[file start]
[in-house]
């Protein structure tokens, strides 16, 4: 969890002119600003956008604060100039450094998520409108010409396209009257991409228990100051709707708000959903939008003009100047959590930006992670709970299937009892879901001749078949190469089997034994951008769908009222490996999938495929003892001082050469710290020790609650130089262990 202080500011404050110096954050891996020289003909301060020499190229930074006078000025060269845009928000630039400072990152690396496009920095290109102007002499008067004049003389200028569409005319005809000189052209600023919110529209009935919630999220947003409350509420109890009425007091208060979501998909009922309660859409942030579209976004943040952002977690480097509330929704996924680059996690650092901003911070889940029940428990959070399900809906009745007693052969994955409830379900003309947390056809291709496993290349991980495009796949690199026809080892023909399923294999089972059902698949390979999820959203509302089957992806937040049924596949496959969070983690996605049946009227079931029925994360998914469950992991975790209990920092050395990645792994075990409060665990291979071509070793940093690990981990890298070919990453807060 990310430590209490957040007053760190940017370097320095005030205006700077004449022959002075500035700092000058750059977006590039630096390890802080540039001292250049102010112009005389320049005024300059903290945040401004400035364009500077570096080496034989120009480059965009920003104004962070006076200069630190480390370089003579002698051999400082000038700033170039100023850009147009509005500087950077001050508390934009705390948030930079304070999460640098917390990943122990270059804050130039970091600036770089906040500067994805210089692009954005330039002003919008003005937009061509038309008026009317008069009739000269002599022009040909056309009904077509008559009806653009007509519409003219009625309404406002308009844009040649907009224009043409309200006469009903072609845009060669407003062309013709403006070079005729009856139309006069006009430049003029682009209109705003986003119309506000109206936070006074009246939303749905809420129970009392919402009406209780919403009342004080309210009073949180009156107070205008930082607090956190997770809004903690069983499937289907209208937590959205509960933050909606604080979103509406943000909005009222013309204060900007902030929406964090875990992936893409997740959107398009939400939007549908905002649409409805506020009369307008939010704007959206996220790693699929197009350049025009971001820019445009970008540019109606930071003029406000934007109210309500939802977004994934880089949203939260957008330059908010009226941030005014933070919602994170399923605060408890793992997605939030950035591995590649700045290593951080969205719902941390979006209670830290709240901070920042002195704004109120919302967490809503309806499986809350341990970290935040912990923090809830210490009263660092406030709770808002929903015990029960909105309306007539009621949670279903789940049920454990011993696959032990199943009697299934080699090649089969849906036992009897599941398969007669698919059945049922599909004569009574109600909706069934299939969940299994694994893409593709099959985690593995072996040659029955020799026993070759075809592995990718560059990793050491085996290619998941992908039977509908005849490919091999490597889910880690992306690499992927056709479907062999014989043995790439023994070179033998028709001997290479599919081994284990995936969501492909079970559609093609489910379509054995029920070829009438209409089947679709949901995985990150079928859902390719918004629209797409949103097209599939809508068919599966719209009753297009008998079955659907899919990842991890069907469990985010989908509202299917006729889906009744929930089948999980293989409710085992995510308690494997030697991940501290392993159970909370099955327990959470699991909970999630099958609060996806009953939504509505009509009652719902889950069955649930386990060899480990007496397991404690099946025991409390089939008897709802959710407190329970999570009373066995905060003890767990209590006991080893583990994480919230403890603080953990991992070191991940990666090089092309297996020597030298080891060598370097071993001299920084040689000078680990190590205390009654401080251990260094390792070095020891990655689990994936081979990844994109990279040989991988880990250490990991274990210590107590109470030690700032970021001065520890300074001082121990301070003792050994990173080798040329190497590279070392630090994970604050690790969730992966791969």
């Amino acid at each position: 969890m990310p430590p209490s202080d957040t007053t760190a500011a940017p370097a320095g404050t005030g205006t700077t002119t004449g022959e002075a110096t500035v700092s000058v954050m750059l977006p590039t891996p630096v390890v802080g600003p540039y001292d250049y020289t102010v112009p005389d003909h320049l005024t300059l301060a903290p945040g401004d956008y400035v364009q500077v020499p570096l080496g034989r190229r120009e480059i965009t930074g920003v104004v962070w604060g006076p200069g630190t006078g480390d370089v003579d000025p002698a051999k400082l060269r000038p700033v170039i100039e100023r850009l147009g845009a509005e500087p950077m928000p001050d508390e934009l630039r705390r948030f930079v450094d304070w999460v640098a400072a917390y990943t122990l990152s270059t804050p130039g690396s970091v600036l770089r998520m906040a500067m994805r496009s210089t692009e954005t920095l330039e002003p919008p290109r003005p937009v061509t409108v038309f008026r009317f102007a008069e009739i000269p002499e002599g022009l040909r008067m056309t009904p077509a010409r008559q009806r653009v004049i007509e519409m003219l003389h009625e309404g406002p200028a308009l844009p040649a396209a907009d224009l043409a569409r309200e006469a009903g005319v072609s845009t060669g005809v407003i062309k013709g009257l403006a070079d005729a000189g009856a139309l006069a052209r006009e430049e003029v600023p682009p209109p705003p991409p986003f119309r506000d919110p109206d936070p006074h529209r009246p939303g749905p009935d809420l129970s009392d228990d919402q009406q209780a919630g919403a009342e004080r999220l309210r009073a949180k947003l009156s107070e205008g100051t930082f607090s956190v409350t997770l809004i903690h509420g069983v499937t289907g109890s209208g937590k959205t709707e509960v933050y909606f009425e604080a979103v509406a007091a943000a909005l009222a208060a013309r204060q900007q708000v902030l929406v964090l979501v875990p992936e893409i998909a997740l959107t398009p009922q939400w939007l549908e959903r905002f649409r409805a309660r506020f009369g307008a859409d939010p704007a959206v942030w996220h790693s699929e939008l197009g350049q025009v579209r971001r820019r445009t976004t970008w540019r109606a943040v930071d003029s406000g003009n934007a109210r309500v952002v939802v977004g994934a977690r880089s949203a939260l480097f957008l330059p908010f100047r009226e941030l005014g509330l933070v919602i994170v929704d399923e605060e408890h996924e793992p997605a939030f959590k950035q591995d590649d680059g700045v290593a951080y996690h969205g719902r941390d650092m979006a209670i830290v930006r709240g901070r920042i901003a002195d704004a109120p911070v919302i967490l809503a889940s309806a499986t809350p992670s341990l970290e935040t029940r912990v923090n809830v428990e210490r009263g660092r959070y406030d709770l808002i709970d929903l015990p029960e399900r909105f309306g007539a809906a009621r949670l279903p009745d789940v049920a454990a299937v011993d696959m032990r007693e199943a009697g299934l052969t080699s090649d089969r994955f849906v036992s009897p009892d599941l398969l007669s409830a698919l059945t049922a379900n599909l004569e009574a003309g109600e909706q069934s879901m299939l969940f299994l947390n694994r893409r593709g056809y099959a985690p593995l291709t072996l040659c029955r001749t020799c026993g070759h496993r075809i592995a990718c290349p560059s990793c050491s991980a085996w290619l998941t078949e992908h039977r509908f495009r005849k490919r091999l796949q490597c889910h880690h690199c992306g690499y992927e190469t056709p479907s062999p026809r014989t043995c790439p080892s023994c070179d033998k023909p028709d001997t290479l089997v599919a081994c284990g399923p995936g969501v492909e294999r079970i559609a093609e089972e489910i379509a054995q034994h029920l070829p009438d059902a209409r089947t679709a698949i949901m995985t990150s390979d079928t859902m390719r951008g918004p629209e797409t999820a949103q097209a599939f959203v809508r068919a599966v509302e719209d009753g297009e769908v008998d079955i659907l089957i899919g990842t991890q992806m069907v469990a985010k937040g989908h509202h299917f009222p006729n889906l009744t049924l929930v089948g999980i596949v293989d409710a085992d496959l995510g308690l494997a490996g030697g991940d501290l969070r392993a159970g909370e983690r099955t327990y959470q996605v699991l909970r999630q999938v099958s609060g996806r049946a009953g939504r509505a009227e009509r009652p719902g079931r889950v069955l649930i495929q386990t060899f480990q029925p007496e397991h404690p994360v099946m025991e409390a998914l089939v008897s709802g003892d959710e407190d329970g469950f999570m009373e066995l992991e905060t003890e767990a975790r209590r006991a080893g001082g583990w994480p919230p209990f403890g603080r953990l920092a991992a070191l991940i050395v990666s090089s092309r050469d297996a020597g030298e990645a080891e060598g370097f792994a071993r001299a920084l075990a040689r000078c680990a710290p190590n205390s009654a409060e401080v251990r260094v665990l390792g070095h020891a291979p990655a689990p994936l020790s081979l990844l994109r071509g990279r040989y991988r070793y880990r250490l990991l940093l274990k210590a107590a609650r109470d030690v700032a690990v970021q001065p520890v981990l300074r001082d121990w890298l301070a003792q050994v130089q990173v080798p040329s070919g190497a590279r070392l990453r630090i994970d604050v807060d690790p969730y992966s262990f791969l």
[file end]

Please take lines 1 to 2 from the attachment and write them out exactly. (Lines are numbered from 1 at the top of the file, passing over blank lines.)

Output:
[in-house]
């Protein structure tokens, strides 16, 4: 969890002119600003956008604060100039450094998520409108010409396209009257991409228990100051709707708000959903939008003009100047959590930006992670709970299937009892879901001749078949190469089997034994951008769908009222490996999938495929003892001082050469710290020790609650130089262990 202080500011404050110096954050891996020289003909301060020499190229930074006078000025060269845009928000630039400072990152690396496009920095290109102007002499008067004049003389200028569409005319005809000189052209600023919110529209009935919630999220947003409350509420109890009425007091208060979501998909009922309660859409942030579209976004943040952002977690480097509330929704996924680059996690650092901003911070889940029940428990959070399900809906009745007693052969994955409830379900003309947390056809291709496993290349991980495009796949690199026809080892023909399923294999089972059902698949390979999820959203509302089957992806937040049924596949496959969070983690996605049946009227079931029925994360998914469950992991975790209990920092050395990645792994075990409060665990291979071509070793940093690990981990890298070919990453807060 990310430590209490957040007053760190940017370097320095005030205006700077004449022959002075500035700092000058750059977006590039630096390890802080540039001292250049102010112009005389320049005024300059903290945040401004400035364009500077570096080496034989120009480059965009920003104004962070006076200069630190480390370089003579002698051999400082000038700033170039100023850009147009509005500087950077001050508390934009705390948030930079304070999460640098917390990943122990270059804050130039970091600036770089906040500067994805210089692009954005330039002003919008003005937009061509038309008026009317008069009739000269002599022009040909056309009904077509008559009806653009007509519409003219009625309404406002308009844009040649907009224009043409309200006469009903072609845009060669407003062309013709403006070079005729009856139309006069006009430049003029682009209109705003986003119309506000109206936070006074009246939303749905809420129970009392919402009406209780919403009342004080309210009073949180009156107070205008930082607090956190997770809004903690069983499937289907209208937590959205509960933050909606604080979103509406943000909005009222013309204060900007902030929406964090875990992936893409997740959107398009939400939007549908905002649409409805506020009369307008939010704007959206996220790693699929197009350049025009971001820019445009970008540019109606930071003029406000934007109210309500939802977004994934880089949203939260957008330059908010009226941030005014933070919602994170399923605060408890793992997605939030950035591995590649700045290593951080969205719902941390979006209670830290709240901070920042002195704004109120919302967490809503309806499986809350341990970290935040912990923090809830210490009263660092406030709770808002929903015990029960909105309306007539009621949670279903789940049920454990011993696959032990199943009697299934080699090649089969849906036992009897599941398969007669698919059945049922599909004569009574109600909706069934299939969940299994694994893409593709099959985690593995072996040659029955020799026993070759075809592995990718560059990793050491085996290619998941992908039977509908005849490919091999490597889910880690992306690499992927056709479907062999014989043995790439023994070179033998028709001997290479599919081994284990995936969501492909079970559609093609489910379509054995029920070829009438209409089947679709949901995985990150079928859902390719918004629209797409949103097209599939809508068919599966719209009753297009008998079955659907899919990842991890069907469990985010989908509202299917006729889906009744929930089948999980293989409710085992995510308690494997030697991940501290392993159970909370099955327990959470699991909970999630099958609060996806009953939504509505009509009652719902889950069955649930386990060899480990007496397991404690099946025991409390089939008897709802959710407190329970999570009373066995905060003890767990209590006991080893583990994480919230403890603080953990991992070191991940990666090089092309297996020597030298080891060598370097071993001299920084040689000078680990190590205390009654401080251990260094390792070095020891990655689990994936081979990844994109990279040989991988880990250490990991274990210590107590109470030690700032970021001065520890300074001082121990301070003792050994990173080798040329190497590279070392630090994970604050690790969730992966791969």